Date of Award

2014

Degree Type

Dissertation

Degree Name

Doctor of Philosophy (PhD)

Department

Chemistry

Abstract

The rapid emergence of bacteria that are resistant to todayfs antibiotics makes them more and more ineffective. Consequently, the need for a novel class of antibacterial agents is rapidly increasing. The importance of this project is emphasized by the emergence of several pathogenic bacterial strains that are resistant to all currently available antibiotics on the market today. One way to approach this problem is to develop drugs that target essential bacterial biosynthetic pathways. Based on bacterial genetic information, the meso]diaminopimelate (mDAP)/lysine biosynthetic pathway offers several potential anti]bacterial targets that have not been yet explored. One of these, the dapE-encoded N-succinyl-L,L-diaminopimelic acid desuccinylase (DapE) catalyzes the hydrolysis of N-succinyl-L,L-diaminopimelate to L,L-diaminopimelate and succinate. Since there are no similar pathways in mammals, inhibitors that target one or more of the enzymes in the mDAP/lysine biosynthetic pathway will likely exhibit selective toxicity against only bacteria.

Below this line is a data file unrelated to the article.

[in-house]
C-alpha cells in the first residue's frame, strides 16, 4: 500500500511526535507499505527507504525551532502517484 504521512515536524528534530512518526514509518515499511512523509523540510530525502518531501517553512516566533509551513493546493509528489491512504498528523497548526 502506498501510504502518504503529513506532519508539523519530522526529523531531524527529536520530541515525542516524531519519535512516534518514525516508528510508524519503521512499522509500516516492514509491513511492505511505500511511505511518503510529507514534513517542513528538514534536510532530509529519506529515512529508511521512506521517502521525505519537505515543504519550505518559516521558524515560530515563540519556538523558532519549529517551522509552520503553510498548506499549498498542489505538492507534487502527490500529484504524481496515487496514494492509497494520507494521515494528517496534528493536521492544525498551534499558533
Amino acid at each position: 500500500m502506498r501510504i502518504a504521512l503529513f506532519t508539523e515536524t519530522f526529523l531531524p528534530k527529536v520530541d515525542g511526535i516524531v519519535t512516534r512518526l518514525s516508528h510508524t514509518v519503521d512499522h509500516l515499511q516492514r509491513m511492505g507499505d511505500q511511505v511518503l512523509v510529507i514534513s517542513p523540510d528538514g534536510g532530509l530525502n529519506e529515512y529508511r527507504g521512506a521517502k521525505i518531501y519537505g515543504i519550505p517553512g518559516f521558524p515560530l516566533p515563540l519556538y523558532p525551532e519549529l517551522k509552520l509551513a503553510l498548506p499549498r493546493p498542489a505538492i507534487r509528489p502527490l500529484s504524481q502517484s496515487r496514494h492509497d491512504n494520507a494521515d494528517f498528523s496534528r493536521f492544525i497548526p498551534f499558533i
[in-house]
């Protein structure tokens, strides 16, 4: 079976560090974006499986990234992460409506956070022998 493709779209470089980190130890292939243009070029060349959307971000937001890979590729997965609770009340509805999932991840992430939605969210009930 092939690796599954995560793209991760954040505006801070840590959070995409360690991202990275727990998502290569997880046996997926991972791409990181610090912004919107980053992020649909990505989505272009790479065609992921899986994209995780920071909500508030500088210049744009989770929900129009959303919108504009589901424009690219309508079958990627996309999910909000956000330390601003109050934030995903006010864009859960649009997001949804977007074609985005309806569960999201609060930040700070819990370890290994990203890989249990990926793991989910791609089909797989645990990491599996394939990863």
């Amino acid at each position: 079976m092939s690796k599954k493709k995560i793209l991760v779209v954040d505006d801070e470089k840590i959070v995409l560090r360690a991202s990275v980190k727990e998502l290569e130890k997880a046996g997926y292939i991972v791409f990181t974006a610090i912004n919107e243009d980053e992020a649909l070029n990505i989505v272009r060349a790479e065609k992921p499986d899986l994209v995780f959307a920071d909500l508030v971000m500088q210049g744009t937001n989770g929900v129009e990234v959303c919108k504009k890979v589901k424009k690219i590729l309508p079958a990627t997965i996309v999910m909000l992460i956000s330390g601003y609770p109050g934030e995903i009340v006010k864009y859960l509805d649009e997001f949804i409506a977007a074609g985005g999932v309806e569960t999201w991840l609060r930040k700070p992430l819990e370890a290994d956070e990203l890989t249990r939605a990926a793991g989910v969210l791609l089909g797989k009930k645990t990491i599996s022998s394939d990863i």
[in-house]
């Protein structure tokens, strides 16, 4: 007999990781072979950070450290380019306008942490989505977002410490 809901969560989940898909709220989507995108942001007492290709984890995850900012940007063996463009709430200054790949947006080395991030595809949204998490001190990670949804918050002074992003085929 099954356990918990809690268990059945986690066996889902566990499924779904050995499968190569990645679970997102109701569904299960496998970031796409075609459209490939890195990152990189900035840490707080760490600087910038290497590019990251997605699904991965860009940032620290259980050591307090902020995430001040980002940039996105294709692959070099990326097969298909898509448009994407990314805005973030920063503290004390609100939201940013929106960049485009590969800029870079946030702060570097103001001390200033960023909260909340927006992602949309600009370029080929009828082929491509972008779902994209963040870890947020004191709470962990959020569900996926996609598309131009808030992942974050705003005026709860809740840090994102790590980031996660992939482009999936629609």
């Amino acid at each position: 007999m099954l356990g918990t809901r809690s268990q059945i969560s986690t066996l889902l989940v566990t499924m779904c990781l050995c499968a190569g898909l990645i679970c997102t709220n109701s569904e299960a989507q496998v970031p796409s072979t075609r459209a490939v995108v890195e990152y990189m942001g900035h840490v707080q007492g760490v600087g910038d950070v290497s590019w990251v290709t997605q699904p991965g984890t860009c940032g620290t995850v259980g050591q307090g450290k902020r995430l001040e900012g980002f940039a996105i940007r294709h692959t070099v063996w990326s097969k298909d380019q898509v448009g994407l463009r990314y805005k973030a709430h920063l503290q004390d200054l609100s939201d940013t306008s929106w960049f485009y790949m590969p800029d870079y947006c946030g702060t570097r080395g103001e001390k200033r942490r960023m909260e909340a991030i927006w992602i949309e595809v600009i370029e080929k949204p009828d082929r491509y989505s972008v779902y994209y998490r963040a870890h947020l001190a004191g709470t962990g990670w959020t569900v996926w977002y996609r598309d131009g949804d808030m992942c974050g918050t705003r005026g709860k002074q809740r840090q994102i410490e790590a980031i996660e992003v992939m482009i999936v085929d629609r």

It has been shown experimentally that deletion of the gene encoding for DapE is lethal to Helicobacter pylori and Mycobacterium smegmatis. Therefore, DapEs are crucial for bacterial cell growth and proliferation, making them potential targets for a new class of antibiotics. Rational design of inhibitors for DapE relies on understanding the active site structure and catalytic mechanism. Therefore, the DapE enzymes from Haemophilus influenzae and Neisseria meningitidis were characterized biochemically and crystallographically. In addition, residues situated within the active site were mutated and the mutated enzymes were characterized via kinetic and crystallographic methods in order to gain insight into substrate binding. In order to examine the role of the catalytic domain of DapE truncated enzymes from Vibrio cholera and H. influenzae were engineered by deleting their dimerization domains. And finally, a reliable and reproducible spectrophotometric assay for DapE enzymes that is conducive to high-throughput screening was developed.

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Creative Commons License
This work is licensed under a Creative Commons Attribution-Noncommercial-No Derivative Works 3.0 License.

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